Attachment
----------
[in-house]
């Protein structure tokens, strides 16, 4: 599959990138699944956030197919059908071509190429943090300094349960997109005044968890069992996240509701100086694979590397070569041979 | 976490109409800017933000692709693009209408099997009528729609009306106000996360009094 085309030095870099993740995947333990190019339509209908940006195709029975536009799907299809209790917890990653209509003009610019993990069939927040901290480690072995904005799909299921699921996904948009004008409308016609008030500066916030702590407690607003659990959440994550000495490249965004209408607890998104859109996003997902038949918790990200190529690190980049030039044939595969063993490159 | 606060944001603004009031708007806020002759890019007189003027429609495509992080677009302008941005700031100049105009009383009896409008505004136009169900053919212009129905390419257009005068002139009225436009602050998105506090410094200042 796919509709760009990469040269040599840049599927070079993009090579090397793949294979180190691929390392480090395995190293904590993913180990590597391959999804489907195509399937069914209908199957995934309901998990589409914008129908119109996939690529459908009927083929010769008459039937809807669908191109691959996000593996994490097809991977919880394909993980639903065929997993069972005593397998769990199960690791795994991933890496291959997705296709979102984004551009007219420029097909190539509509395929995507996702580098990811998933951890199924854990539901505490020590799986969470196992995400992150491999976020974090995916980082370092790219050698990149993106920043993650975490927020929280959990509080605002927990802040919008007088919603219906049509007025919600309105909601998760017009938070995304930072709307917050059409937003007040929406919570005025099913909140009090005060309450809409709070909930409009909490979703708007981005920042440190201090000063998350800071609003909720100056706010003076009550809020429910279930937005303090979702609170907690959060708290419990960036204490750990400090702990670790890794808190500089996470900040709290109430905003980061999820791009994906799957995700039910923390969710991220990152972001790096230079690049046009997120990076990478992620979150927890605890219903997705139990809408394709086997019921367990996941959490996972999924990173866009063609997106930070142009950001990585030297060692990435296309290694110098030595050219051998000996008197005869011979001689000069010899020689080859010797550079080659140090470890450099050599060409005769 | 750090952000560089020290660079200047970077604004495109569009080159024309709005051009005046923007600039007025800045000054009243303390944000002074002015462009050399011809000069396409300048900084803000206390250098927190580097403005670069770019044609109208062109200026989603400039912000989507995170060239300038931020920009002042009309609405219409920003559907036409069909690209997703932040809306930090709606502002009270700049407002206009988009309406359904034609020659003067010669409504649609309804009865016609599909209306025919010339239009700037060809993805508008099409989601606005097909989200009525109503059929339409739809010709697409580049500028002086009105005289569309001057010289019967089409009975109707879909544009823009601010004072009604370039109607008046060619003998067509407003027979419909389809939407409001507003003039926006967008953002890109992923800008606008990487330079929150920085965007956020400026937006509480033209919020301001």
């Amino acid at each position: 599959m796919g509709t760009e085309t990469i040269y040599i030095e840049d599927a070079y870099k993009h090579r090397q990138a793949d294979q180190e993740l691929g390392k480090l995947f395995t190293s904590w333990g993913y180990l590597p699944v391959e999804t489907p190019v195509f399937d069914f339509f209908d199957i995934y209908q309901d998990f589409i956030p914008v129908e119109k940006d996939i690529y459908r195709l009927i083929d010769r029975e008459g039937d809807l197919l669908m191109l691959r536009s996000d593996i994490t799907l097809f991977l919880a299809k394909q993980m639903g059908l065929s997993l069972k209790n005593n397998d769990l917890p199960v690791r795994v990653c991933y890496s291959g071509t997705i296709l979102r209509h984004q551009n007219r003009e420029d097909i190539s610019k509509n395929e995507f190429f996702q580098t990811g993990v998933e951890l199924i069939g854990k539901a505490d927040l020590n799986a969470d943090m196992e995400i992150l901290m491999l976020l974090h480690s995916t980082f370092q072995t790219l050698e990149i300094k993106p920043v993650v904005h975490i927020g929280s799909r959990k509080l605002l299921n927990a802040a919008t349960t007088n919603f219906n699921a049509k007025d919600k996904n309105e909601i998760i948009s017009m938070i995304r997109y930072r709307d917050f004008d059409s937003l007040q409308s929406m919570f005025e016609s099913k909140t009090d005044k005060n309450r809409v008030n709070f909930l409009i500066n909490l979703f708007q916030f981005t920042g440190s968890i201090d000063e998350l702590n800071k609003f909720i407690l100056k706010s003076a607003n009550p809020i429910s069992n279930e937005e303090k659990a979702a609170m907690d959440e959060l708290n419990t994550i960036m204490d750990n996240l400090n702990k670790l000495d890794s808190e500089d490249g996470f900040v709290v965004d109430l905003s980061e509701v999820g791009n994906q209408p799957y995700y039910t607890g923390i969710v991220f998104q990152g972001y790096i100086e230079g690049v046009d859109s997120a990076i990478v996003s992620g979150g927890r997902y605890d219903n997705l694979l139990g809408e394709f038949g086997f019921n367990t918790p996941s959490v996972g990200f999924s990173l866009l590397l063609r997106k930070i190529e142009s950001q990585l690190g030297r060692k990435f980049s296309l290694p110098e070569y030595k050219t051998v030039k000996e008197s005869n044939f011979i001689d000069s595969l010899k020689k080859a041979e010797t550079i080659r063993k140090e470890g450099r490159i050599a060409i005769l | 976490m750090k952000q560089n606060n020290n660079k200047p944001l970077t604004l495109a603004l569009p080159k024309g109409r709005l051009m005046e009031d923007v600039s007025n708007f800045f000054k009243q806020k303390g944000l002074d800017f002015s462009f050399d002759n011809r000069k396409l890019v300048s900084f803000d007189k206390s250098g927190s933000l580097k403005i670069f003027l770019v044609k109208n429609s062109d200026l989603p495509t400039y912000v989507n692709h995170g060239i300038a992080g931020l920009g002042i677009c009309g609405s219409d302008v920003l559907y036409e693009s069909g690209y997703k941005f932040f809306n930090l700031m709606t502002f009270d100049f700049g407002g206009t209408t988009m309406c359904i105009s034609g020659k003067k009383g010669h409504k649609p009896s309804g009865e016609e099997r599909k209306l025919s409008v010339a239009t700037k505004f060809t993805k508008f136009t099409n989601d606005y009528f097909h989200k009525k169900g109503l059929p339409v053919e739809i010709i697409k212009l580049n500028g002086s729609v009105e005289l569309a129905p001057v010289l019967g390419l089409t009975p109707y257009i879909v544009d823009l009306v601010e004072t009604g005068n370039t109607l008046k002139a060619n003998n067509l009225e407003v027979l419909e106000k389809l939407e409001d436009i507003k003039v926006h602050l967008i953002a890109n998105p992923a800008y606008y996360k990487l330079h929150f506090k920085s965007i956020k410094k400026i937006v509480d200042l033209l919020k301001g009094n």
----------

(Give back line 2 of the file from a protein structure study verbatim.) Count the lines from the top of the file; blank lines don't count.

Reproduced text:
């Protein structure tokens, strides 16, 4: 599959990138699944956030197919059908071509190429943090300094349960997109005044968890069992996240509701100086694979590397070569041979 | 976490109409800017933000692709693009209408099997009528729609009306106000996360009094 085309030095870099993740995947333990190019339509209908940006195709029975536009799907299809209790917890990653209509003009610019993990069939927040901290480690072995904005799909299921699921996904948009004008409308016609008030500066916030702590407690607003659990959440994550000495490249965004209408607890998104859109996003997902038949918790990200190529690190980049030039044939595969063993490159 | 606060944001603004009031708007806020002759890019007189003027429609495509992080677009302008941005700031100049105009009383009896409008505004136009169900053919212009129905390419257009005068002139009225436009602050998105506090410094200042 796919509709760009990469040269040599840049599927070079993009090579090397793949294979180190691929390392480090395995190293904590993913180990590597391959999804489907195509399937069914209908199957995934309901998990589409914008129908119109996939690529459908009927083929010769008459039937809807669908191109691959996000593996994490097809991977919880394909993980639903065929997993069972005593397998769990199960690791795994991933890496291959997705296709979102984004551009007219420029097909190539509509395929995507996702580098990811998933951890199924854990539901505490020590799986969470196992995400992150491999976020974090995916980082370092790219050698990149993106920043993650975490927020929280959990509080605002927990802040919008007088919603219906049509007025919600309105909601998760017009938070995304930072709307917050059409937003007040929406919570005025099913909140009090005060309450809409709070909930409009909490979703708007981005920042440190201090000063998350800071609003909720100056706010003076009550809020429910279930937005303090979702609170907690959060708290419990960036204490750990400090702990670790890794808190500089996470900040709290109430905003980061999820791009994906799957995700039910923390969710991220990152972001790096230079690049046009997120990076990478992620979150927890605890219903997705139990809408394709086997019921367990996941959490996972999924990173866009063609997106930070142009950001990585030297060692990435296309290694110098030595050219051998000996008197005869011979001689000069010899020689080859010797550079080659140090470890450099050599060409005769 | 750090952000560089020290660079200047970077604004495109569009080159024309709005051009005046923007600039007025800045000054009243303390944000002074002015462009050399011809000069396409300048900084803000206390250098927190580097403005670069770019044609109208062109200026989603400039912000989507995170060239300038931020920009002042009309609405219409920003559907036409069909690209997703932040809306930090709606502002009270700049407002206009988009309406359904034609020659003067010669409504649609309804009865016609599909209306025919010339239009700037060809993805508008099409989601606005097909989200009525109503059929339409739809010709697409580049500028002086009105005289569309001057010289019967089409009975109707879909544009823009601010004072009604370039109607008046060619003998067509407003027979419909389809939407409001507003003039926006967008953002890109992923800008606008990487330079929150920085965007956020400026937006509480033209919020301001």